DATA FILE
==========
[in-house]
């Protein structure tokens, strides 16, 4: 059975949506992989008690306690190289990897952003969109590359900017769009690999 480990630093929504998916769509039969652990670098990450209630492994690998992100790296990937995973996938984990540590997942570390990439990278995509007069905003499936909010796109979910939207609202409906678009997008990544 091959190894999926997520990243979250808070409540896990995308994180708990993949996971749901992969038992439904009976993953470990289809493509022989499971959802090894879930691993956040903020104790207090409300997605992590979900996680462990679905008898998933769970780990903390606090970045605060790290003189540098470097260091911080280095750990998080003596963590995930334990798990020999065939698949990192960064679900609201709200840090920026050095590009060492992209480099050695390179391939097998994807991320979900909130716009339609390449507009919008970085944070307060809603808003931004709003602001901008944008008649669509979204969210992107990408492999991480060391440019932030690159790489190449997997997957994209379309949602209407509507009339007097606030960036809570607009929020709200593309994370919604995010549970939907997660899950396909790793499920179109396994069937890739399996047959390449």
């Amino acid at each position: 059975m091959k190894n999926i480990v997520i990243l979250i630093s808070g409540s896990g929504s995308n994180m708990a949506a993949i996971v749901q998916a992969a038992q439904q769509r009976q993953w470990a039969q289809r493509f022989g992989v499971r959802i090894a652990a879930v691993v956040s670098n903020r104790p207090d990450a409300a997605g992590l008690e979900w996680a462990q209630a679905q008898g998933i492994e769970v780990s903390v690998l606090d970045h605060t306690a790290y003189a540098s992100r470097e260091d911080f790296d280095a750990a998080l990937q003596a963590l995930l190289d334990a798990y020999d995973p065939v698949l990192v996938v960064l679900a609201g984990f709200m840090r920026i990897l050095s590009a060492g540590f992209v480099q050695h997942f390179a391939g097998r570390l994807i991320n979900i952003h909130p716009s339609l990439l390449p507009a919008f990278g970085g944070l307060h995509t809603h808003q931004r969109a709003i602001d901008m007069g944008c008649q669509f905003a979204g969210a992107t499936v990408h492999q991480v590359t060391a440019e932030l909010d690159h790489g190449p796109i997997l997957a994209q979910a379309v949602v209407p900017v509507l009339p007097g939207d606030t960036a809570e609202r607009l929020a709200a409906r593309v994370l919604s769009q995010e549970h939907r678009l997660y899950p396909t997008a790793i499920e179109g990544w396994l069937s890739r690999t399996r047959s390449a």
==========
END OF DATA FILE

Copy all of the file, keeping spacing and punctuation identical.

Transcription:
[in-house]
């Protein structure tokens, strides 16, 4: 059975949506992989008690306690190289990897952003969109590359900017769009690999 480990630093929504998916769509039969652990670098990450209630492994690998992100790296990937995973996938984990540590997942570390990439990278995509007069905003499936909010796109979910939207609202409906678009997008990544 091959190894999926997520990243979250808070409540896990995308994180708990993949996971749901992969038992439904009976993953470990289809493509022989499971959802090894879930691993956040903020104790207090409300997605992590979900996680462990679905008898998933769970780990903390606090970045605060790290003189540098470097260091911080280095750990998080003596963590995930334990798990020999065939698949990192960064679900609201709200840090920026050095590009060492992209480099050695390179391939097998994807991320979900909130716009339609390449507009919008970085944070307060809603808003931004709003602001901008944008008649669509979204969210992107990408492999991480060391440019932030690159790489190449997997997957994209379309949602209407509507009339007097606030960036809570607009929020709200593309994370919604995010549970939907997660899950396909790793499920179109396994069937890739399996047959390449």
């Amino acid at each position: 059975m091959k190894n999926i480990v997520i990243l979250i630093s808070g409540s896990g929504s995308n994180m708990a949506a993949i996971v749901q998916a992969a038992q439904q769509r009976q993953w470990a039969q289809r493509f022989g992989v499971r959802i090894a652990a879930v691993v956040s670098n903020r104790p207090d990450a409300a997605g992590l008690e979900w996680a462990q209630a679905q008898g998933i492994e769970v780990s903390v690998l606090d970045h605060t306690a790290y003189a540098s992100r470097e260091d911080f790296d280095a750990a998080l990937q003596a963590l995930l190289d334990a798990y020999d995973p065939v698949l990192v996938v960064l679900a609201g984990f709200m840090r920026i990897l050095s590009a060492g540590f992209v480099q050695h997942f390179a391939g097998r570390l994807i991320n979900i952003h909130p716009s339609l990439l390449p507009a919008f990278g970085g944070l307060h995509t809603h808003q931004r969109a709003i602001d901008m007069g944008c008649q669509f905003a979204g969210a992107t499936v990408h492999q991480v590359t060391a440019e932030l909010d690159h790489g190449p796109i997997l997957a994209q979910a379309v949602v209407p900017v509507l009339p007097g939207d606030t960036a809570e609202r607009l929020a709200a409906r593309v994370l919604s769009q995010e549970h939907r678009l997660y899950p396909t997008a790793i499920e179109g990544w396994l069937s890739r690999t399996r047959s390449a």